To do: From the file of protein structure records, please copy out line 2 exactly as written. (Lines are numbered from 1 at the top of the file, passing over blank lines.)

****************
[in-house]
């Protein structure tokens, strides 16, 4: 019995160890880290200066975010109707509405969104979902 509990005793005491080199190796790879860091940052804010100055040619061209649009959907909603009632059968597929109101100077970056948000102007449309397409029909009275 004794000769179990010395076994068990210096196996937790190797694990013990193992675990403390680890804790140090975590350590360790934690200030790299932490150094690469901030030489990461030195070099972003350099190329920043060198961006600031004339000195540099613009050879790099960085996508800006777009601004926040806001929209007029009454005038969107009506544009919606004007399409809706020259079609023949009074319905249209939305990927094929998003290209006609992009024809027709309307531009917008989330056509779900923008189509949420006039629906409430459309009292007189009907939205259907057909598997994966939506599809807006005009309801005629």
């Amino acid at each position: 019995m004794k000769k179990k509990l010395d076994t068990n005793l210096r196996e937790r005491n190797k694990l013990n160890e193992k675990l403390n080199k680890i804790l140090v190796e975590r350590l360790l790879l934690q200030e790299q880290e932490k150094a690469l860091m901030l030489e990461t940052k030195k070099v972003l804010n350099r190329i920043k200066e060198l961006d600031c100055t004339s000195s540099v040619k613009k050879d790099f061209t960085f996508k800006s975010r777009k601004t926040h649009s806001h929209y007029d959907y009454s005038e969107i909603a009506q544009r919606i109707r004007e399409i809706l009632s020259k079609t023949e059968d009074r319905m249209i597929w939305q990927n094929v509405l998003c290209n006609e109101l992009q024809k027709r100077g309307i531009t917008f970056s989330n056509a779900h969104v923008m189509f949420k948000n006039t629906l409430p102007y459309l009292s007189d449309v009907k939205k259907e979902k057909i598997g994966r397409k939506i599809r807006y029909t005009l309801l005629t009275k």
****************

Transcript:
């Protein structure tokens, strides 16, 4: 019995160890880290200066975010109707509405969104979902 509990005793005491080199190796790879860091940052804010100055040619061209649009959907909603009632059968597929109101100077970056948000102007449309397409029909009275 004794000769179990010395076994068990210096196996937790190797694990013990193992675990403390680890804790140090975590350590360790934690200030790299932490150094690469901030030489990461030195070099972003350099190329920043060198961006600031004339000195540099613009050879790099960085996508800006777009601004926040806001929209007029009454005038969107009506544009919606004007399409809706020259079609023949009074319905249209939305990927094929998003290209006609992009024809027709309307531009917008989330056509779900923008189509949420006039629906409430459309009292007189009907939205259907057909598997994966939506599809807006005009309801005629």